Underscoring the U.S. government’s support for free and fair elections in Lesotho, the U.S. Embassy hosted a three-day workshop for journalists focusing on the crucial role the media play in ensuring elections are peaceful and credible.
U.S. Ambassador Matthew Harrington and Commissioner Makase Nyaphisi of the Independent Electoral Commission (IEC) opened the workshop for 40 Basotho journalists who from a broad spectrum of newspapers, radio, and television. This training was a partnership with the Media Institute of Southern Africa (MISA) Lesotho, which subsequently deployed the participants to all ten districts of Lesotho to report on the election. The workshop ran from May 22-24 and helped participants strengthen their skills at collecting, reporting, editing, and disseminating objective, balanced information in the context of elections.
During his time in Lesotho, Mr. Hinchberger also conducted meetings and discussions with a variety of Basotho media practitioners as well as participating in a panel discussion on the media’s role in peaceful elections at the American Corner at the State Library in Maseru.
Speaking during the official opening of the training, Ambassador Harrington said, “Each of you here today has an important role to play in the electoral process. What you do makes a difference. We support your efforts to provide objective and balanced reporting on the election.” The U.S. Embassy is committed to initiatives that build media capacity in Lesotho and this workshop is the latest example of our longstanding engagement with and support of Lesotho’s media.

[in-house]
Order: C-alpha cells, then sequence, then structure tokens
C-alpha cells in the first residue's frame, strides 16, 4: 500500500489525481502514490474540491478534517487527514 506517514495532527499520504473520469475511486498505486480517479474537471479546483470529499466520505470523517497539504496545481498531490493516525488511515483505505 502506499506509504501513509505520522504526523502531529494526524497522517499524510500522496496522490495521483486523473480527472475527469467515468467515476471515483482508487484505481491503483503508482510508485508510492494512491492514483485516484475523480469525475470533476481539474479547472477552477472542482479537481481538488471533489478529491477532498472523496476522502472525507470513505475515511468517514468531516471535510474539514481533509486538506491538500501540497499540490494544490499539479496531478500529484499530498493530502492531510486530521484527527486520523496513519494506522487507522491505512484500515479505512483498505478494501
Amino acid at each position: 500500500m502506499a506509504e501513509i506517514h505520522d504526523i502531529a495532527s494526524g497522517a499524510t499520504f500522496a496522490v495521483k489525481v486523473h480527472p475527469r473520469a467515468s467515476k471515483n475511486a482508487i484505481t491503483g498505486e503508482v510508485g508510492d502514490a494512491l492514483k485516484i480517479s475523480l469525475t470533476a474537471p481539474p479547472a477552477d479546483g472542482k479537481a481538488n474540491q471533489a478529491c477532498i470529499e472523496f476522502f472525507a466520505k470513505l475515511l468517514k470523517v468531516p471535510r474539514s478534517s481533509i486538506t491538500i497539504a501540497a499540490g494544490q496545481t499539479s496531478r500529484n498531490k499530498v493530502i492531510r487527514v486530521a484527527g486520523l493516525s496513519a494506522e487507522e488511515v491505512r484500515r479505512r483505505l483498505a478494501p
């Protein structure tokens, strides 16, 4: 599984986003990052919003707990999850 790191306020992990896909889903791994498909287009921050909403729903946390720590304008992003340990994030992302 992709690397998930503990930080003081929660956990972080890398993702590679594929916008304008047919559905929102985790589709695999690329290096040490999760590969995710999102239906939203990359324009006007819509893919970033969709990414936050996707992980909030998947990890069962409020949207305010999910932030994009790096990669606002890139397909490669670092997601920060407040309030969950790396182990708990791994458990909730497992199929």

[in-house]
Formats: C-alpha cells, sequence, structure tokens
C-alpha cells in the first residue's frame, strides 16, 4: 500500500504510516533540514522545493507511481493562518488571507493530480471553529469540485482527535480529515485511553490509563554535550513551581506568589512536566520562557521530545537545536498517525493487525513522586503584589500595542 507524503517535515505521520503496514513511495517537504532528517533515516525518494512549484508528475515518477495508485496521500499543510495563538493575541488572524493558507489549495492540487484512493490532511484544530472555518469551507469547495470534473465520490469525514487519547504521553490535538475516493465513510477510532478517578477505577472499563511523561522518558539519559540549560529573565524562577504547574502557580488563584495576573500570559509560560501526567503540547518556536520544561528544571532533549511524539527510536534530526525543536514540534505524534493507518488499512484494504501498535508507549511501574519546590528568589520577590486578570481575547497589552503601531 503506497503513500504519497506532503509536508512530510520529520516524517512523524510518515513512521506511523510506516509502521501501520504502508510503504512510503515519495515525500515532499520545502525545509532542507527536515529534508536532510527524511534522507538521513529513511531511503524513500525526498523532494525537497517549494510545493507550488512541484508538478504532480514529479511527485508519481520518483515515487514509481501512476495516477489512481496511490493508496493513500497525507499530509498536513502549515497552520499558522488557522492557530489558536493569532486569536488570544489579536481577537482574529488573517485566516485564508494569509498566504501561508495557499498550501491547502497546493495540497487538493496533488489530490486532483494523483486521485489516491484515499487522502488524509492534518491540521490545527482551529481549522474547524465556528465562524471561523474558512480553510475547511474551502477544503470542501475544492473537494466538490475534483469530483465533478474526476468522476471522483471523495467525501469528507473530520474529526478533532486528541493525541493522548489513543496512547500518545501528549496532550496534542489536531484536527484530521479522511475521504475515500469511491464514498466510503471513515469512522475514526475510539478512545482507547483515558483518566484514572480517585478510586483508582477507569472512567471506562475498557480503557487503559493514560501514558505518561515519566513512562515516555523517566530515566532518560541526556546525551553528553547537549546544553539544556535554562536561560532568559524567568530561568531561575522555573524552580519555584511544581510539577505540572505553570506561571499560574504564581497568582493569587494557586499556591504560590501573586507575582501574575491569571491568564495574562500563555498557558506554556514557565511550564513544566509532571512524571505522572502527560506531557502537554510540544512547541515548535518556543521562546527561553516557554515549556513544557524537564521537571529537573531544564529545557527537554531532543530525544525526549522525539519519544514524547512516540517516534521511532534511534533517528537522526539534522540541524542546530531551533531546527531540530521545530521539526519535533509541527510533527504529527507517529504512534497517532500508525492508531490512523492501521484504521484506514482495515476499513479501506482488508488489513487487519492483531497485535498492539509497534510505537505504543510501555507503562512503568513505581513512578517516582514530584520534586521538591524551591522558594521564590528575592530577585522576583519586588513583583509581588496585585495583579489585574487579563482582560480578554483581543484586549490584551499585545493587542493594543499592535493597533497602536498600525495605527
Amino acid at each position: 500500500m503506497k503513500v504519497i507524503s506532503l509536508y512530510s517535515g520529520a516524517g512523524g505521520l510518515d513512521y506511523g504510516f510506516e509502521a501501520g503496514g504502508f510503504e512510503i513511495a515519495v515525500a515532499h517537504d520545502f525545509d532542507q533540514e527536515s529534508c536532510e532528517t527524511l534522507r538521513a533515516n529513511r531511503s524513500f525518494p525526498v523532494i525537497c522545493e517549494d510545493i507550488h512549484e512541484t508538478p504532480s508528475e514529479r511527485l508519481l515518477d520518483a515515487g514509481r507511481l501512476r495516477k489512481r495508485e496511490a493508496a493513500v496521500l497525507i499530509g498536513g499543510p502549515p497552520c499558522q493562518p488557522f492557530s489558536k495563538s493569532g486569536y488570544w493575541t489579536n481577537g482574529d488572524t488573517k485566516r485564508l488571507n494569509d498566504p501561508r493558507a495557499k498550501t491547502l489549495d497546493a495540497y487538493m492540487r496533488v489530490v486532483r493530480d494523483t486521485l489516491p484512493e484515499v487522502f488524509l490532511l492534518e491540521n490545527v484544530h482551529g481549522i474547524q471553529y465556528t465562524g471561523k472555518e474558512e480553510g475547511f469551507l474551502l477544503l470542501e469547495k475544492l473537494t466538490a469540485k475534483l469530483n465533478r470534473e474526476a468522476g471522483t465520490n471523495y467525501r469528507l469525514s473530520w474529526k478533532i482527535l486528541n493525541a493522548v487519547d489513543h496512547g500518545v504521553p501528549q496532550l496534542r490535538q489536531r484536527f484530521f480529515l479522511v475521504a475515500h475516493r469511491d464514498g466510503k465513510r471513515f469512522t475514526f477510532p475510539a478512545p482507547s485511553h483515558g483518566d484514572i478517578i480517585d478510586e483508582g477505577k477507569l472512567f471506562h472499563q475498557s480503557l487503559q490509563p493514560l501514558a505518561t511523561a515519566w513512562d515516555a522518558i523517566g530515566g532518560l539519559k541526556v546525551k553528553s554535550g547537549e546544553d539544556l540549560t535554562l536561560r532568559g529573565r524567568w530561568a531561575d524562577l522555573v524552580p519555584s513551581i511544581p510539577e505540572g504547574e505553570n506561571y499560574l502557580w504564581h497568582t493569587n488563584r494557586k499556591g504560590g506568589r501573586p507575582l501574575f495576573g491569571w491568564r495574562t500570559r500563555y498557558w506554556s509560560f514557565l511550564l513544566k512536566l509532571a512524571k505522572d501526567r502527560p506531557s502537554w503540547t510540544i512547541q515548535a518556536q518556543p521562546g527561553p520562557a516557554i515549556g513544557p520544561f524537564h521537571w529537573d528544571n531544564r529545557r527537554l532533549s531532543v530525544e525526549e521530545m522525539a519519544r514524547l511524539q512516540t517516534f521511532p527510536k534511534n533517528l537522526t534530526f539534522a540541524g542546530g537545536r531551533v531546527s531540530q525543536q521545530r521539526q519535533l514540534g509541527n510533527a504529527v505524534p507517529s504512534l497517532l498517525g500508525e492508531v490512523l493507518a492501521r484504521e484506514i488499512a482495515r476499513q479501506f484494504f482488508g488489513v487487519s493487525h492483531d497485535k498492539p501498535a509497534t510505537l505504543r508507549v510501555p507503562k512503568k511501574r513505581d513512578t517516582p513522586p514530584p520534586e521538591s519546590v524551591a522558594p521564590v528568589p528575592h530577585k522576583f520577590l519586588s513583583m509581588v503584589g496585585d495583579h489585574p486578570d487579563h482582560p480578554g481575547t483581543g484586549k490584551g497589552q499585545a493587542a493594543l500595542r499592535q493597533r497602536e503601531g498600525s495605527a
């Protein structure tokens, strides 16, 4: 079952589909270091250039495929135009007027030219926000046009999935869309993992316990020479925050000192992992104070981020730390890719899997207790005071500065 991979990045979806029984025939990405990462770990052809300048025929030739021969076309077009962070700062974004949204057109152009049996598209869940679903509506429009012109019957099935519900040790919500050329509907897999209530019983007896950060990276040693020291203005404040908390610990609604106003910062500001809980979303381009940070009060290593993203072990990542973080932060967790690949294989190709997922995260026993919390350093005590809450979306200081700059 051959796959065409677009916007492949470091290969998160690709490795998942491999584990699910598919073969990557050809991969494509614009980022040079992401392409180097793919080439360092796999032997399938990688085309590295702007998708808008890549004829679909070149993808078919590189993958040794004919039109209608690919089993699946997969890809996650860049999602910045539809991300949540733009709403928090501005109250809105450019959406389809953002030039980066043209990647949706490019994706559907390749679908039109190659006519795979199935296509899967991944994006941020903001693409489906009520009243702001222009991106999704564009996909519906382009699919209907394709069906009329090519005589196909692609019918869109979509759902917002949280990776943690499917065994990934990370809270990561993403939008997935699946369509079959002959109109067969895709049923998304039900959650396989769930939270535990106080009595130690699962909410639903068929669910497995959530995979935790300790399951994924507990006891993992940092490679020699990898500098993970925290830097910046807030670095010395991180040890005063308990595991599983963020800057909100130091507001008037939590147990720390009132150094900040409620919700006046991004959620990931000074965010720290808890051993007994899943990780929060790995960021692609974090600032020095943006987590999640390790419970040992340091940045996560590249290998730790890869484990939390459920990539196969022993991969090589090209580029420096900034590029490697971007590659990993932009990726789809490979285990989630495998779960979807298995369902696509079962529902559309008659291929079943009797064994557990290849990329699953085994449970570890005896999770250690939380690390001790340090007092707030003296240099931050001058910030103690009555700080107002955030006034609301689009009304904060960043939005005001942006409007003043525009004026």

U.S. journalist Bill Hinchberger is a freelance writer, communications consultant, and educator. He is the Paris correspondent for Devex, a media platform for the global development community. He has taught at the Sorbonne, and conducted journalism and media training programs, including for the Thomson Reuters Foundation and the U.S. State Department. He recently trained journalists in Nairobi via digital video-conference on How to Cover Elections Objectively. His assignments have taken him to more than 30 countries, including Cuba, Egypt, India, Kenya, and Turkey. Mr. Hinchberger lived in Brazil for more than two decades, reporting from the region for The Financial Times and other media.